The other F-16 method of delivery is called the range-unknown shot. Essentially, the F-4G locates an emitting radar and points the F-16 at it for its shot. This allows for a much more flexible type of missile delivery, but there is a penalty. The weapon has a much shorter effective range, which means the pilot must get a lot closer to the SAM that he is trying to kill.
In both methods of HARM delivery, the F-16 depends absolutely on the F-4G's power to see the emitter, determine its location and range, and pass this critical data to the F-16. Without the F-4G, or a suitable replacement, we would waste a lot of missiles.
That is where the 23d TFS stood last August when the Iraqi armed forces invaded Kuwait and Washington began preparations for launching a military attack on Iraqi defenses By the time the war began on January 17, quite a lot had changed. In a major change from the war-in-Europe scenario, the entire strike package would operate deep in enemy territory, thus being denied low-altitude cover and finding itself exposed to every SAM acquisition radar and missile system in the theater.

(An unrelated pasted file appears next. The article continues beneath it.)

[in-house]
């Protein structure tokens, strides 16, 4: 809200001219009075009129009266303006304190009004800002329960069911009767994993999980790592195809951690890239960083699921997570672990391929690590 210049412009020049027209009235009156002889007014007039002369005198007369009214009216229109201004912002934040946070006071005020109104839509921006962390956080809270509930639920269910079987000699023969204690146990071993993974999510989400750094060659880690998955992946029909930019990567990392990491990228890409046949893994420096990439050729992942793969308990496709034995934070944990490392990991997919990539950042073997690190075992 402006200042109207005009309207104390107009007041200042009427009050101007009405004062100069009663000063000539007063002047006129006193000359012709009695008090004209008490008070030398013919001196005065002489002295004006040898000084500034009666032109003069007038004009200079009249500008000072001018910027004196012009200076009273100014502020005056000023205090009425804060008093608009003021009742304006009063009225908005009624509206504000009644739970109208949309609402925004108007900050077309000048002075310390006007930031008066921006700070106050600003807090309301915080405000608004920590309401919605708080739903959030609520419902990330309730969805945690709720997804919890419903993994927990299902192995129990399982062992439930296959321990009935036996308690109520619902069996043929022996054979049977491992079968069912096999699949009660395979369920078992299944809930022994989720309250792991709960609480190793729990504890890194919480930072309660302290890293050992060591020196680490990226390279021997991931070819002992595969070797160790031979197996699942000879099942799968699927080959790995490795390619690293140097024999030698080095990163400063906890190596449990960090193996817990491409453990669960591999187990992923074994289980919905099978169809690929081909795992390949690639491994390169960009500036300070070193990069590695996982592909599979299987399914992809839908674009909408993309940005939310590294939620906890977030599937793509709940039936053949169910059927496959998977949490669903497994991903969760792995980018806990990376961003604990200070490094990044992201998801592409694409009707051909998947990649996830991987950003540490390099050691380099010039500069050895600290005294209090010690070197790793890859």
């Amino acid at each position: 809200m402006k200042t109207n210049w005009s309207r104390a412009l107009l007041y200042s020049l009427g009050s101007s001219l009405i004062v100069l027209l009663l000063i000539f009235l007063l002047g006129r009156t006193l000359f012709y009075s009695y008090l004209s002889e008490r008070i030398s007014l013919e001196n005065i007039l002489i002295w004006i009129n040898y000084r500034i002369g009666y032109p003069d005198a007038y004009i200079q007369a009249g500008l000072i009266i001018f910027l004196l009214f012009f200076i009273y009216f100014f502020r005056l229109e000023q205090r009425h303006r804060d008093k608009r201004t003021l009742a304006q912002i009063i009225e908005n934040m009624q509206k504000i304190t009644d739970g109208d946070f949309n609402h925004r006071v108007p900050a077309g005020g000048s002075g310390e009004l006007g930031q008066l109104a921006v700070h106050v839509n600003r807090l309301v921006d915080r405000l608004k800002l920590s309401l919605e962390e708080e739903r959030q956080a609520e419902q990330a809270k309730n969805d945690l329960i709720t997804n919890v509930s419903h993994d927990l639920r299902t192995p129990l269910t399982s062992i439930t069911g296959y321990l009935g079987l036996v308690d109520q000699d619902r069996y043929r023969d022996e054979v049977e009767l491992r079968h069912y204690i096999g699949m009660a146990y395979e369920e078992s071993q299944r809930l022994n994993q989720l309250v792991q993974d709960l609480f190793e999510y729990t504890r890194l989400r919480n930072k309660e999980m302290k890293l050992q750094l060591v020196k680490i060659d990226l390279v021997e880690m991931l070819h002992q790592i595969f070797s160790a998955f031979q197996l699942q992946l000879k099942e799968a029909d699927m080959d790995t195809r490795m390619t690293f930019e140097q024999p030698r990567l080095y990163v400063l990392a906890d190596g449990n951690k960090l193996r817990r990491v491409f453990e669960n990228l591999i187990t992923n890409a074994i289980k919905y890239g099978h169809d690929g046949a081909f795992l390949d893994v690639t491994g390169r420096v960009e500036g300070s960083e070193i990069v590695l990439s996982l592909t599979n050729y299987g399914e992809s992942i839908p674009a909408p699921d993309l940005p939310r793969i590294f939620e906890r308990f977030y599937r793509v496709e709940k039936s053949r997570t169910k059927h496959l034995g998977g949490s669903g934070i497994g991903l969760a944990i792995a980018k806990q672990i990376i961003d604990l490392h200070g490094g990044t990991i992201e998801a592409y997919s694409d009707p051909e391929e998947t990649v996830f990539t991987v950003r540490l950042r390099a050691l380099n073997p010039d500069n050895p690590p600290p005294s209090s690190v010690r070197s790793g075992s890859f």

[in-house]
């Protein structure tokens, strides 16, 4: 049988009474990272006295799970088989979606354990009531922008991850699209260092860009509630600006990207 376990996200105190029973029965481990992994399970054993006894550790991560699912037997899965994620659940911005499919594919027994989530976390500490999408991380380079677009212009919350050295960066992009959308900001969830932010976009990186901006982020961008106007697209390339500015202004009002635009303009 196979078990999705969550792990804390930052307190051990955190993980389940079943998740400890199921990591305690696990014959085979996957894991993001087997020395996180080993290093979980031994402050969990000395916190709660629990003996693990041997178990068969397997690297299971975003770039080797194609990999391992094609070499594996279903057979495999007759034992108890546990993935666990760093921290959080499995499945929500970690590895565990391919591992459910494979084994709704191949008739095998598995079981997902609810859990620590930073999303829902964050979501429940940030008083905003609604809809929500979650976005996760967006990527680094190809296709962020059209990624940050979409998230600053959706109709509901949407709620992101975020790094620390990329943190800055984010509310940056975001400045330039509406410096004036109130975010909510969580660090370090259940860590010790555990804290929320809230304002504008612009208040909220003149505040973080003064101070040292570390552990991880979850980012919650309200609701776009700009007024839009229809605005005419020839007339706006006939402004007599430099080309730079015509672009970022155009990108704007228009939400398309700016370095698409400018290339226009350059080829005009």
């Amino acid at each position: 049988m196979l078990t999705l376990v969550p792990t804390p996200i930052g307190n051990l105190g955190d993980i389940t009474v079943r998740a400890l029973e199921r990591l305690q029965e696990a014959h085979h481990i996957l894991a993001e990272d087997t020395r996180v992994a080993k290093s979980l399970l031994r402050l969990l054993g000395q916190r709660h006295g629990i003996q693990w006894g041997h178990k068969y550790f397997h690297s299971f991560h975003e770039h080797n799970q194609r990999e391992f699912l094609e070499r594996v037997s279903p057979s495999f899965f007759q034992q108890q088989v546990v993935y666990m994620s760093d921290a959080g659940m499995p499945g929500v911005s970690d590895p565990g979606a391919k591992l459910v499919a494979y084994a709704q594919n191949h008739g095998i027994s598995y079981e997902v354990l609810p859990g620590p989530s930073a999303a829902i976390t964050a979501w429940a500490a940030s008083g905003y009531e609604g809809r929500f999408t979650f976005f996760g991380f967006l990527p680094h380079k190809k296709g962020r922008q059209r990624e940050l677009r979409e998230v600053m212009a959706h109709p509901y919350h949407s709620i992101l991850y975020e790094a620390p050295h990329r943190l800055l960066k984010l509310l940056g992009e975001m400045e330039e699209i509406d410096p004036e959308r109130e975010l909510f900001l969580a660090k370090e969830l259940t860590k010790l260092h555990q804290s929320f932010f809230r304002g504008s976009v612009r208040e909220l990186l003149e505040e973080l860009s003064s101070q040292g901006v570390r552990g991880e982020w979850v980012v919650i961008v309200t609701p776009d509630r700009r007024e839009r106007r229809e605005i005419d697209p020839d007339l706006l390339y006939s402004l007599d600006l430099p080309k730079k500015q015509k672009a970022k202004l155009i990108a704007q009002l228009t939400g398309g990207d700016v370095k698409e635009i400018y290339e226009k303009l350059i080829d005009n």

Very quickly, the air operation became a medium-altitude war, fought at that height in order to avoid fire from the 4,000 or so pieces of anti-aircraft artillery that Iraq deployed.
What was really happening, of course, was that Iraq had mounted a massive exodus to Iran of its best aircraft to save what was left in order to fight another day. We saw the dismantling and storage of many sites, the use of deception when they were capable of it, and, surprisingly, almost total emission control on the part of their air defense systems.
Thus, after the second week of the war, AAA was our biggest enemy. The Iraqi defense forces employed anything from rapid-fire 23-mm rounds to the big 100-mm stuff. The concentration and intensity of the gunfire varied according to the target's worth and the Iraqi mood of the day. However, we saw only occasional ballistic (that is, unguided) SAM launches.